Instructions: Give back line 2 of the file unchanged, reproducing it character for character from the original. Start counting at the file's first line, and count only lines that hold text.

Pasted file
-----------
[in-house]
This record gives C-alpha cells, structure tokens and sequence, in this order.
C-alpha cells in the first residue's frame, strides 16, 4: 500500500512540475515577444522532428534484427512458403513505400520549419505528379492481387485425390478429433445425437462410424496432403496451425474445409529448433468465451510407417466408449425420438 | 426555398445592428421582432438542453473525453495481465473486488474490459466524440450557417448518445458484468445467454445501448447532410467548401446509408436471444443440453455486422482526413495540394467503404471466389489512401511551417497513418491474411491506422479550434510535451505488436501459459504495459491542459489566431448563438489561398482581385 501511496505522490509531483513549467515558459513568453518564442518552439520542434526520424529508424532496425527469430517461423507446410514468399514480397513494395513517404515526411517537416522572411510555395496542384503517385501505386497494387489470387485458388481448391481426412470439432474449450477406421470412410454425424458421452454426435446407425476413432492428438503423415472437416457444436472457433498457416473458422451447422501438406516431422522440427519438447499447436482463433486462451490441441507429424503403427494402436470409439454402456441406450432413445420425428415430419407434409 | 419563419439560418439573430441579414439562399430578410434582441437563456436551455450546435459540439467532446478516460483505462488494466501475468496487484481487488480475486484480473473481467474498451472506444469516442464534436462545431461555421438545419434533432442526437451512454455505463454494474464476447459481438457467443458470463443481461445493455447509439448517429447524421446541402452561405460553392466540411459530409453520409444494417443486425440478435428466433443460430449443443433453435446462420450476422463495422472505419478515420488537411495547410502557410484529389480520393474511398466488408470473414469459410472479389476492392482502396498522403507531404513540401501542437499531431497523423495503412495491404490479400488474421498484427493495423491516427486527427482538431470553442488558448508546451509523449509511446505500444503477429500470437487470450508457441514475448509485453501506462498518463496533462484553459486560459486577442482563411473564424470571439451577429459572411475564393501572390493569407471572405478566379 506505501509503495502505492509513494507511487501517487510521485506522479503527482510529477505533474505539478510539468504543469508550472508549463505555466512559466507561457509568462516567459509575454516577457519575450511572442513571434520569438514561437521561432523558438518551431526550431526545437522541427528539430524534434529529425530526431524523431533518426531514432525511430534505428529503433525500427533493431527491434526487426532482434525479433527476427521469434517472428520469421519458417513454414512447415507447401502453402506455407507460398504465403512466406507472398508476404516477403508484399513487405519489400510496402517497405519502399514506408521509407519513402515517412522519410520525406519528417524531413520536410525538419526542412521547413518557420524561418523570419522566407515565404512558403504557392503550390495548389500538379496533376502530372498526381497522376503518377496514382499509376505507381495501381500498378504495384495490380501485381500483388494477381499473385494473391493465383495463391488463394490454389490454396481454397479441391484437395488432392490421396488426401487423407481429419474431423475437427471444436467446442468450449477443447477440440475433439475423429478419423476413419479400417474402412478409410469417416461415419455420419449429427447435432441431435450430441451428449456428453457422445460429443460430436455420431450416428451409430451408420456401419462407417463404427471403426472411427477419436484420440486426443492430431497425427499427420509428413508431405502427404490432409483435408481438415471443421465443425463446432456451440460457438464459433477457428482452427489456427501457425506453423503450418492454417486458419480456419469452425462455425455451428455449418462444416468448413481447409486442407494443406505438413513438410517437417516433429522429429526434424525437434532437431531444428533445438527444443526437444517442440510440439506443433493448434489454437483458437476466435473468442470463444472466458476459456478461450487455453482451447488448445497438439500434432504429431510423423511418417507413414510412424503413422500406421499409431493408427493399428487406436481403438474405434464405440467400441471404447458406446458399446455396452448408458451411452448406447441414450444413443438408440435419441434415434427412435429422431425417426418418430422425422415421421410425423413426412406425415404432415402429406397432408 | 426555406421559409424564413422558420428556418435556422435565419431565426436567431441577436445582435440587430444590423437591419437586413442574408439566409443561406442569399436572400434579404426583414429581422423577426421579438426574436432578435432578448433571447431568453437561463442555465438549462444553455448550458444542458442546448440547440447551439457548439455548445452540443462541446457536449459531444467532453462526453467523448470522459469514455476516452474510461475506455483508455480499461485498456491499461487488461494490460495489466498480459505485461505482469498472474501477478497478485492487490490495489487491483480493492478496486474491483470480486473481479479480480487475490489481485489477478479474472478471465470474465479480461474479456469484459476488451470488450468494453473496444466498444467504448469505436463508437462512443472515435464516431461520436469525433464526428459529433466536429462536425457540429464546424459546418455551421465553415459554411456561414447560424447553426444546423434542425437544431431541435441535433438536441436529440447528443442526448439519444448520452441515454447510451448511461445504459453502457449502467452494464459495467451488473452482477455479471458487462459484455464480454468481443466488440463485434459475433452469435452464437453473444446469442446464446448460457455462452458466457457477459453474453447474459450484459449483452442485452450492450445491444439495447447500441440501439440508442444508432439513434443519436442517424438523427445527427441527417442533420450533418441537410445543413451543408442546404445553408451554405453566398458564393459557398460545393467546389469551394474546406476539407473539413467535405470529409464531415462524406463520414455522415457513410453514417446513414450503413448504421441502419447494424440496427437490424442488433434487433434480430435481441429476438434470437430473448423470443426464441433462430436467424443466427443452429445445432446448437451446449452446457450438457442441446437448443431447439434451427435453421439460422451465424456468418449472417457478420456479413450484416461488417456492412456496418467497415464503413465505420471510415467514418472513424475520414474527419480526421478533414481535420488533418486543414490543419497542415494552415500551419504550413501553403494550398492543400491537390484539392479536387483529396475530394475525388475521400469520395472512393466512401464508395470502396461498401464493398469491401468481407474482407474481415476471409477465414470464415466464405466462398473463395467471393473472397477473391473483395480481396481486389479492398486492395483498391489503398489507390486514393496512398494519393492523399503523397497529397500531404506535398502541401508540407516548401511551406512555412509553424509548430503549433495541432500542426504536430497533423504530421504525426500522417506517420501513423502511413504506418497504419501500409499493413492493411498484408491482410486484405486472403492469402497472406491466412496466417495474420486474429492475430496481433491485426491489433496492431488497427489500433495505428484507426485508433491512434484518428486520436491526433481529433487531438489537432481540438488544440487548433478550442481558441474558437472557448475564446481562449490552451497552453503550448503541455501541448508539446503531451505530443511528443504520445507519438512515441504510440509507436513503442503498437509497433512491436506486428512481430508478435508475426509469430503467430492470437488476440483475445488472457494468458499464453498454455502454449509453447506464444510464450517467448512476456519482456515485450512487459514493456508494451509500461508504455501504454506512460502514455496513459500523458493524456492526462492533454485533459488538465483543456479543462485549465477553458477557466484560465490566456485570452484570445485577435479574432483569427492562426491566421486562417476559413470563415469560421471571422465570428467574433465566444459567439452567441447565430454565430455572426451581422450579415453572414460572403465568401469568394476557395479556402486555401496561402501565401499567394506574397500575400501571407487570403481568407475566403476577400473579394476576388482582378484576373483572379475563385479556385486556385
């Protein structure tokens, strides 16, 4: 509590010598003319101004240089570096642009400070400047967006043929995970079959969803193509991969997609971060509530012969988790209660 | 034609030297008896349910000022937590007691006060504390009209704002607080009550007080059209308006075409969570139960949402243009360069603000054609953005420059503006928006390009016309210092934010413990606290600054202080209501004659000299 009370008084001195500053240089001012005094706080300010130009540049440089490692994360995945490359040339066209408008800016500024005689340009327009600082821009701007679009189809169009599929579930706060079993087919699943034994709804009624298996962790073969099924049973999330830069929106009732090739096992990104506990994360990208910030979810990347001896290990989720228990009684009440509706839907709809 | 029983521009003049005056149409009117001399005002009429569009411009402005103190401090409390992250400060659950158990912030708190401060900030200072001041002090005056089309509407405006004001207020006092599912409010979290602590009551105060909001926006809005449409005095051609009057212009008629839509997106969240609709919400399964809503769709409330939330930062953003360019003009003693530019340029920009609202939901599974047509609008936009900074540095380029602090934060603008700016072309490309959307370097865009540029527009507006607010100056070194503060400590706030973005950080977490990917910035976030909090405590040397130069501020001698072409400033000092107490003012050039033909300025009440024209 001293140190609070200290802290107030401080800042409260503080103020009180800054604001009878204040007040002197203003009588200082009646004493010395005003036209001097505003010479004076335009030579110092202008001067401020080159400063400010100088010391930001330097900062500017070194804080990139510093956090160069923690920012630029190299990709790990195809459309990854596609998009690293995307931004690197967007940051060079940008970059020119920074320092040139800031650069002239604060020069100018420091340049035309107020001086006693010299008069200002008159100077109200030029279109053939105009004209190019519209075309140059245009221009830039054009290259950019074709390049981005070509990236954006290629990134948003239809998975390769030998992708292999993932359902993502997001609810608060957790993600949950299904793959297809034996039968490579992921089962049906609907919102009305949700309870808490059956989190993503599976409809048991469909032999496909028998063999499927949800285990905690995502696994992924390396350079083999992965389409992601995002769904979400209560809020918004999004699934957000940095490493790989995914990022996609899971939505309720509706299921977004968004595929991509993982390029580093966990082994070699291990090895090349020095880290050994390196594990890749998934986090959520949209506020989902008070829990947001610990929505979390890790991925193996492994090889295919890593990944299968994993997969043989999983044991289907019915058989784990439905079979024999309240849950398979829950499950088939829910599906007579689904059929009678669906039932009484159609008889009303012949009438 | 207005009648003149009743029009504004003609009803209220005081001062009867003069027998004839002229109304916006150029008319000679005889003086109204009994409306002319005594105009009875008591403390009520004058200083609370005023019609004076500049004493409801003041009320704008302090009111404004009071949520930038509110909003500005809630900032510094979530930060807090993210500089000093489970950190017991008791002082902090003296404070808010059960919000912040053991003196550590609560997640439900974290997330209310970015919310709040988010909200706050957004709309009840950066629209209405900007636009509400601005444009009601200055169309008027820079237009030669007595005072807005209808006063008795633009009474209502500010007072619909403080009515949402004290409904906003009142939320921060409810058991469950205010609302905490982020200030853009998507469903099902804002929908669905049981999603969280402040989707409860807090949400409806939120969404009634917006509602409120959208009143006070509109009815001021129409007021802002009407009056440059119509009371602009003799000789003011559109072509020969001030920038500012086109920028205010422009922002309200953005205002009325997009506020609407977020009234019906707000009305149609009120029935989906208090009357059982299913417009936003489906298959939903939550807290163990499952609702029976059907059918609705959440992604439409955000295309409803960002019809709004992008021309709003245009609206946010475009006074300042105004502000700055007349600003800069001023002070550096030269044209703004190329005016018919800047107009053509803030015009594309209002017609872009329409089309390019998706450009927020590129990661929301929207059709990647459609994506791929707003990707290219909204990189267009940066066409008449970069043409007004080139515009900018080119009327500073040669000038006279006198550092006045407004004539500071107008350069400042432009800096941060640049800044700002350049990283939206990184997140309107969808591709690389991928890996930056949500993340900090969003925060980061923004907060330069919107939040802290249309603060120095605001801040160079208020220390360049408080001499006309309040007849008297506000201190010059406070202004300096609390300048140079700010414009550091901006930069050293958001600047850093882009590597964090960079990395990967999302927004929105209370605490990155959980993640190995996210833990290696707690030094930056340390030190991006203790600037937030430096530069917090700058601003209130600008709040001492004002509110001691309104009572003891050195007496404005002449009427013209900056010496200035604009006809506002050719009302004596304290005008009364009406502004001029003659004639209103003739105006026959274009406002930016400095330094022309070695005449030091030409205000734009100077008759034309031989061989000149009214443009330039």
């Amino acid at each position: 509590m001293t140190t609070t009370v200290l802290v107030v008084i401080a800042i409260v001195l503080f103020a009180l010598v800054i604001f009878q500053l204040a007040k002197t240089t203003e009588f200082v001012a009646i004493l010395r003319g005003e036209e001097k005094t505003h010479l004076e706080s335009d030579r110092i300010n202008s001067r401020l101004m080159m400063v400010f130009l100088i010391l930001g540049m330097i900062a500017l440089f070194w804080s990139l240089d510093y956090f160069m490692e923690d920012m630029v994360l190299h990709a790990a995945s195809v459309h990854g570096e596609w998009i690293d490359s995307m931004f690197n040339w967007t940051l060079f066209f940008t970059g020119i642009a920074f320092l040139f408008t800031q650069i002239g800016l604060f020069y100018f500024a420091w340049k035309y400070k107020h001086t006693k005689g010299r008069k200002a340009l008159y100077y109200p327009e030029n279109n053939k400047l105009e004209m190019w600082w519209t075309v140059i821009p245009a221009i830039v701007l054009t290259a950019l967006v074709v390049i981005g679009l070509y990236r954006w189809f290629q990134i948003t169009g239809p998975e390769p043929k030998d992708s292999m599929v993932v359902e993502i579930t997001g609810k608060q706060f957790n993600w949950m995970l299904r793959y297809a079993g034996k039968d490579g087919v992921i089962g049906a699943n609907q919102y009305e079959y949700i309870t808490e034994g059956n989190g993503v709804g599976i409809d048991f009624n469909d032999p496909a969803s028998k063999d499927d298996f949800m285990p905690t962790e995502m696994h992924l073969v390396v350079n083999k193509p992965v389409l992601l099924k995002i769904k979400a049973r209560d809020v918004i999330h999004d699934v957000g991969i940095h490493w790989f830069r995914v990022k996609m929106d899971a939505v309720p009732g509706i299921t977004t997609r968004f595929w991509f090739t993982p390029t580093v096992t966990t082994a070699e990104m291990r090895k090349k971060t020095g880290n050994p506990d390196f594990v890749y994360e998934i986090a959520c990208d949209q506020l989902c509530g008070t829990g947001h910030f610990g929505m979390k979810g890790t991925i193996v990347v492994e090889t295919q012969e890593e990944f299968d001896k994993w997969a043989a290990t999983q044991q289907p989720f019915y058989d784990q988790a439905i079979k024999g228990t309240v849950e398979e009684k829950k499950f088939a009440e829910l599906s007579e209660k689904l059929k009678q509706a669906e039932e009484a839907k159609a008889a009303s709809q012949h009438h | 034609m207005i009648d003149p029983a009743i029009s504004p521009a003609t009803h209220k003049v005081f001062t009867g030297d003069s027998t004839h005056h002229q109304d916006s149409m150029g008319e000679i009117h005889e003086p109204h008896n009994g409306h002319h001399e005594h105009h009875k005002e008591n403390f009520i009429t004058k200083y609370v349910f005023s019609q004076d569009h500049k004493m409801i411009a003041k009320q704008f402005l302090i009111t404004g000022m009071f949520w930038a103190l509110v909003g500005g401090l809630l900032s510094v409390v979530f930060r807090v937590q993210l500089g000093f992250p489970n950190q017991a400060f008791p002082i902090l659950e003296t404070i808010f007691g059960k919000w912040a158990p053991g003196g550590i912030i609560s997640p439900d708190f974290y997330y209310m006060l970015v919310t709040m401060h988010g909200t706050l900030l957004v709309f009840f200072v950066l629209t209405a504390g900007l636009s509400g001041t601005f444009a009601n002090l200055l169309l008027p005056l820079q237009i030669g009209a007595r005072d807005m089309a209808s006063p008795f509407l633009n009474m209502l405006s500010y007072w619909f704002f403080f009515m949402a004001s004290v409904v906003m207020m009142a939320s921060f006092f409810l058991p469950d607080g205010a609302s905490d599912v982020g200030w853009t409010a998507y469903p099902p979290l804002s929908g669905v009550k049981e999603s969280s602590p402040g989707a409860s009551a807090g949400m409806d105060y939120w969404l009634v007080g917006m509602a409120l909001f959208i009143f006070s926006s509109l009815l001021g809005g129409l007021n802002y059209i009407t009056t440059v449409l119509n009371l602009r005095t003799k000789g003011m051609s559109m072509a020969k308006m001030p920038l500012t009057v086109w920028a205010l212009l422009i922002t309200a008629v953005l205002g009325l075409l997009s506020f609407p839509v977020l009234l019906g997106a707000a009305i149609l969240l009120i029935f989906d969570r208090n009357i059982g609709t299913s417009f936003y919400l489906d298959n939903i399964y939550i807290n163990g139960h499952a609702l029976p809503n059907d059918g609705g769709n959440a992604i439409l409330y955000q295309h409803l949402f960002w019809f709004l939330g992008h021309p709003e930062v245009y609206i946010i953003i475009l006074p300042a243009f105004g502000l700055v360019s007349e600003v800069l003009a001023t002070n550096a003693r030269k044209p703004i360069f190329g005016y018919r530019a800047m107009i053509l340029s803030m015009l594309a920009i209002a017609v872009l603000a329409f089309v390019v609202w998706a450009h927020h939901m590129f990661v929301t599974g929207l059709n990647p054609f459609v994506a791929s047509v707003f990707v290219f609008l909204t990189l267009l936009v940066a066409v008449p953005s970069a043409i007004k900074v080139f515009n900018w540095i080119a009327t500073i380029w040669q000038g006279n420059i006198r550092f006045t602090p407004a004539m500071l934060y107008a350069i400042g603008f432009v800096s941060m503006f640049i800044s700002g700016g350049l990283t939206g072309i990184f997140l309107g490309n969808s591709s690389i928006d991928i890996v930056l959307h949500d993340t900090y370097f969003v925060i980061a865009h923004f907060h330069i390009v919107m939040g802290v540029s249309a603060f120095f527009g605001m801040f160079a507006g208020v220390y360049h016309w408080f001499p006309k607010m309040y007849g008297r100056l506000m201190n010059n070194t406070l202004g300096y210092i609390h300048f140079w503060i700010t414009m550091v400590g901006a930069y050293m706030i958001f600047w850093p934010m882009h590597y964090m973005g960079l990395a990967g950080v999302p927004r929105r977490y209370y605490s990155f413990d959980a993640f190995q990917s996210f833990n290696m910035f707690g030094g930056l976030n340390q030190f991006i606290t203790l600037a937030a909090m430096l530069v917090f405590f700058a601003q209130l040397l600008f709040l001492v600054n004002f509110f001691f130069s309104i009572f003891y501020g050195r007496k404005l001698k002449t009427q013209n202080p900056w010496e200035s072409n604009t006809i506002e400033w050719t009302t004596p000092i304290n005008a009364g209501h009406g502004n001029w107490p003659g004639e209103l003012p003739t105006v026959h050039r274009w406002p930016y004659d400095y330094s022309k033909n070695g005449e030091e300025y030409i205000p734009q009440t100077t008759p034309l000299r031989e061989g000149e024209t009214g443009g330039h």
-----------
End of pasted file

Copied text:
This record gives C-alpha cells, structure tokens and sequence, in this order.